US uses farmers markets to foster ties at bases in Japan

TOKYO — As the United States and Japan deepen their military alliance, they have turned to farmers markets to foster friendly relations between American military bases and their Japanese neighbors.

On Sunday, about 20 Okinawan farmers and vendors came to Camp Hansen, a Marine Corps base on the southern Japanese island of Okinawa, with spinach, pineapples, giant lemons and other fresh vegetables and fruits that the U.S. embassy said drew hundreds of customers. .

U.S. Ambassador Rahm Emanuel, who proposed the event, said the market brought healthy, local produce to Camp Hansen’s customers, while providing new customers to Japanese farmers and entrepreneurs. He bought Okinawan spinach, according to the US Embassy.

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“A win win for everyone,” Emanuel tweeted.

Developing good relations with their host communities is important for the US military stationed in Japan – especially in Okinawa where the heavy US military presence has carried a dark history.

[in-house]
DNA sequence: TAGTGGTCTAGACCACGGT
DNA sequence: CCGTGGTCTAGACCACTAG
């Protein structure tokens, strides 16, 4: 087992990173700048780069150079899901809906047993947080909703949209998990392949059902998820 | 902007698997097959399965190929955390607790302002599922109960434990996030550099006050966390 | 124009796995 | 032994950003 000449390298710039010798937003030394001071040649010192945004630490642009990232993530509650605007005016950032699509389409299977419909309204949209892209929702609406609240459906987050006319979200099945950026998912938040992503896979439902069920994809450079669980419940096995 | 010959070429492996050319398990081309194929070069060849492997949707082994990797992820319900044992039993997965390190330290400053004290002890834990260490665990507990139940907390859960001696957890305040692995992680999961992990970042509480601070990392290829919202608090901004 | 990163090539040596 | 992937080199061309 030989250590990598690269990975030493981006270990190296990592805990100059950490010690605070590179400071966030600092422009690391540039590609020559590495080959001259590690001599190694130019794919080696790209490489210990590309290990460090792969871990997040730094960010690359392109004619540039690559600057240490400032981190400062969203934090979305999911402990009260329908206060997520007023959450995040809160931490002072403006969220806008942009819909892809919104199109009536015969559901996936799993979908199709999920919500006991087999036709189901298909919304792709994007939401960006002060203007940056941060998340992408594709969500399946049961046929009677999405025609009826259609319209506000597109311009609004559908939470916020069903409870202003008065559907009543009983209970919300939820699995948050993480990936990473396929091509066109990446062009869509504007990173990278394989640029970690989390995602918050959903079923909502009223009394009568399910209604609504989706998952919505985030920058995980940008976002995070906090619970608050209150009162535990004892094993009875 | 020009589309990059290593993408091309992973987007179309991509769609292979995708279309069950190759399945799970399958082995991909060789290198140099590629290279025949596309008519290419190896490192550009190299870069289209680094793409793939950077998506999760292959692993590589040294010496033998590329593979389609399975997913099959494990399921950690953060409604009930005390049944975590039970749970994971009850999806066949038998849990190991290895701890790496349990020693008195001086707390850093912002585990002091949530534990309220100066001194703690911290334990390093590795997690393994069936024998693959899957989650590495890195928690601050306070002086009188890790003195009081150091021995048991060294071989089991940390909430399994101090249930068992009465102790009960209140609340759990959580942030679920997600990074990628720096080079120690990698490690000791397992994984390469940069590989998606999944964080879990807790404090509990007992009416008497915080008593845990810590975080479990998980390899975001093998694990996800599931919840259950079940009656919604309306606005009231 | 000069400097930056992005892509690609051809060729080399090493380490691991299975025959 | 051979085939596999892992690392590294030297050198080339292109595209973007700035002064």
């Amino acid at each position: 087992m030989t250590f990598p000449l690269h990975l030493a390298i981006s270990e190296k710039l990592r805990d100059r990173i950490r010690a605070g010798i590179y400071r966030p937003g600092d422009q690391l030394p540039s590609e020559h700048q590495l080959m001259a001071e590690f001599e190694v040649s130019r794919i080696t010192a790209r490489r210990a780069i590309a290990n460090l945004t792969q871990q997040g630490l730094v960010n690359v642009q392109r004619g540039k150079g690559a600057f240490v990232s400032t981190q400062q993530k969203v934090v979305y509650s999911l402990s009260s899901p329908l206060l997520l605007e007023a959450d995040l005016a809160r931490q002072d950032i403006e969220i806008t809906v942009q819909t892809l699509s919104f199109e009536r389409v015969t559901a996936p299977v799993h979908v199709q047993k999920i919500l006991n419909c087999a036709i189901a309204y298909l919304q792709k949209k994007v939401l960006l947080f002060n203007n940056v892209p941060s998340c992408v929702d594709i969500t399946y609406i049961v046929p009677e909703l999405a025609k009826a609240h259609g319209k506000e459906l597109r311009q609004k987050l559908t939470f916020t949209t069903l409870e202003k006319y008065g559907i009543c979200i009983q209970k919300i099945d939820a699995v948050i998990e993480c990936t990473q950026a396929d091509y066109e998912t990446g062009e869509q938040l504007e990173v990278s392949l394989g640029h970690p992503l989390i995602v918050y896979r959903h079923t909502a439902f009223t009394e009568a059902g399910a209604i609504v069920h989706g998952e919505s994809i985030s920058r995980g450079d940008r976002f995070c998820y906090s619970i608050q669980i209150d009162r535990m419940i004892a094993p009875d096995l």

Emanuel said in a statement that he expects farmers markets to benefit Okinawan residents and American service members who contribute to Japan’s defense. He said he hopes to establish more farmers’ markets at other American bases throughout Japan and hold them regularly.

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Emanuel, a former congressman who served as former President Barack Obama’s first White House chief of staff, tweeted that he later joined Okinawa governor Denny Tamaki at a festival where Okinawans gather from around the world, including Okinawan-Americans who It is held every five years. .

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Okinawa was returned to Japan from the US occupation in 1972. Today, most of the 50,000 US troops stationed in Japan under the bilateral security treaty, as well as 70% of US military bases, are still based in Okinawa, which is only 0.6%. Japanese land.

Many Okinawans who have complained about noise, pollution, accidents and crimes linked to US troops are now worried about a possible emergency in Taiwan – just west of Okinawa and its outlying islands – as an increasingly assertive China adding tension to its rivalry with Washington.

Tamaki, who was elected to a second four-year term in September, supports a bilateral security alliance, but has made reducing US military bases a key component of his platform.

Sunday’s opening of a farmer’s market in Okinawa came a week after one at Yokota Air Base in the western suburbs of Tokyo.


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